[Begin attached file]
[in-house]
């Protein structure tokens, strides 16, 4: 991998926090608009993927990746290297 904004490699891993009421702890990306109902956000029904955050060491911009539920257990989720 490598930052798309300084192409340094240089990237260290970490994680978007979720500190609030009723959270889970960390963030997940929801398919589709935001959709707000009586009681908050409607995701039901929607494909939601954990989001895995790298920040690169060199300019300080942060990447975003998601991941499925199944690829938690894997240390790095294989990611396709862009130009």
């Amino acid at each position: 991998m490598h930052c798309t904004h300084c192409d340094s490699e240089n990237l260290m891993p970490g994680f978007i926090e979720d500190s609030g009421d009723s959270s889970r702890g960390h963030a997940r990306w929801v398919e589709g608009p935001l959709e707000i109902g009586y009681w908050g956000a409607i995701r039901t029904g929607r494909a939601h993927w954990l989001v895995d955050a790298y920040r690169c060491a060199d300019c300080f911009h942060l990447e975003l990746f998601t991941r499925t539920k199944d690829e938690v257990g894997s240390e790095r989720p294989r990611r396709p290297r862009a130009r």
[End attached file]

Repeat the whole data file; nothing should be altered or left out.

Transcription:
[in-house]
């Protein structure tokens, strides 16, 4: 991998926090608009993927990746290297 904004490699891993009421702890990306109902956000029904955050060491911009539920257990989720 490598930052798309300084192409340094240089990237260290970490994680978007979720500190609030009723959270889970960390963030997940929801398919589709935001959709707000009586009681908050409607995701039901929607494909939601954990989001895995790298920040690169060199300019300080942060990447975003998601991941499925199944690829938690894997240390790095294989990611396709862009130009």
């Amino acid at each position: 991998m490598h930052c798309t904004h300084c192409d340094s490699e240089n990237l260290m891993p970490g994680f978007i926090e979720d500190s609030g009421d009723s959270s889970r702890g960390h963030a997940r990306w929801v398919e589709g608009p935001l959709e707000i109902g009586y009681w908050g956000a409607i995701r039901t029904g929607r494909a939601h993927w954990l989001v895995d955050a790298y920040r690169c060491a060199d300019c300080f911009h942060l990447e975003l990746f998601t991941r499925t539920k199944d690829e938690v257990g894997s240390e790095r989720p294989r990611r396709p290297r862009a130009r």